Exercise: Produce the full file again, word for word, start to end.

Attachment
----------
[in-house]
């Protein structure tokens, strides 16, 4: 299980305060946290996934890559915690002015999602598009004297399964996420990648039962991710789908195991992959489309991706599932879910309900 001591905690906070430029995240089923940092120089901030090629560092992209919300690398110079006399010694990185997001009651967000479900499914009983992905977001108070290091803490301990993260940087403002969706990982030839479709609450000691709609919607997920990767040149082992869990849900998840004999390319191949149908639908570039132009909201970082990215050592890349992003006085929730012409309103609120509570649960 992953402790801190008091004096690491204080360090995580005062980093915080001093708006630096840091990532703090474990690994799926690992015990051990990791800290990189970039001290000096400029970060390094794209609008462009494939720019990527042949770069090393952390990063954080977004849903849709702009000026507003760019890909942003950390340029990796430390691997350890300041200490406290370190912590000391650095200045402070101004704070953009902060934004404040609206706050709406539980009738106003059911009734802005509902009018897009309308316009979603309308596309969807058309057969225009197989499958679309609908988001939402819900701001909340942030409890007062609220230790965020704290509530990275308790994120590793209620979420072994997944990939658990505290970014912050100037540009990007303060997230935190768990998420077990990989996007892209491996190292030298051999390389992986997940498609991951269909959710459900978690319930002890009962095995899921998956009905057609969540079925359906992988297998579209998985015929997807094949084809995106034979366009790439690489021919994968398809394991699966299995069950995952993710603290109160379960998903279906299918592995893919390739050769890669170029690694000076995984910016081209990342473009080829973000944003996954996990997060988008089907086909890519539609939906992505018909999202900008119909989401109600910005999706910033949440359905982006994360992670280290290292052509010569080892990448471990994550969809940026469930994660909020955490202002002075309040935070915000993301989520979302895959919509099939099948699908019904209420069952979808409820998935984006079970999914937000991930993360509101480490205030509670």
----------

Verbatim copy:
[in-house]
């Protein structure tokens, strides 16, 4: 299980305060946290996934890559915690002015999602598009004297399964996420990648039962991710789908195991992959489309991706599932879910309900 001591905690906070430029995240089923940092120089901030090629560092992209919300690398110079006399010694990185997001009651967000479900499914009983992905977001108070290091803490301990993260940087403002969706990982030839479709609450000691709609919607997920990767040149082992869990849900998840004999390319191949149908639908570039132009909201970082990215050592890349992003006085929730012409309103609120509570649960 992953402790801190008091004096690491204080360090995580005062980093915080001093708006630096840091990532703090474990690994799926690992015990051990990791800290990189970039001290000096400029970060390094794209609008462009494939720019990527042949770069090393952390990063954080977004849903849709702009000026507003760019890909942003950390340029990796430390691997350890300041200490406290370190912590000391650095200045402070101004704070953009902060934004404040609206706050709406539980009738106003059911009734802005509902009018897009309308316009979603309308596309969807058309057969225009197989499958679309609908988001939402819900701001909340942030409890007062609220230790965020704290509530990275308790994120590793209620979420072994997944990939658990505290970014912050100037540009990007303060997230935190768990998420077990990989996007892209491996190292030298051999390389992986997940498609991951269909959710459900978690319930002890009962095995899921998956009905057609969540079925359906992988297998579209998985015929997807094949084809995106034979366009790439690489021919994968398809394991699966299995069950995952993710603290109160379960998903279906299918592995893919390739050769890669170029690694000076995984910016081209990342473009080829973000944003996954996990997060988008089907086909890519539609939906992505018909999202900008119909989401109600910005999706910033949440359905982006994360992670280290290292052509010569080892990448471990994550969809940026469930994660909020955490202002002075309040935070915000993301989520979302895959919509099939099948699908019904209420069952979808409820998935984006079970999914937000991930993360509101480490205030509670």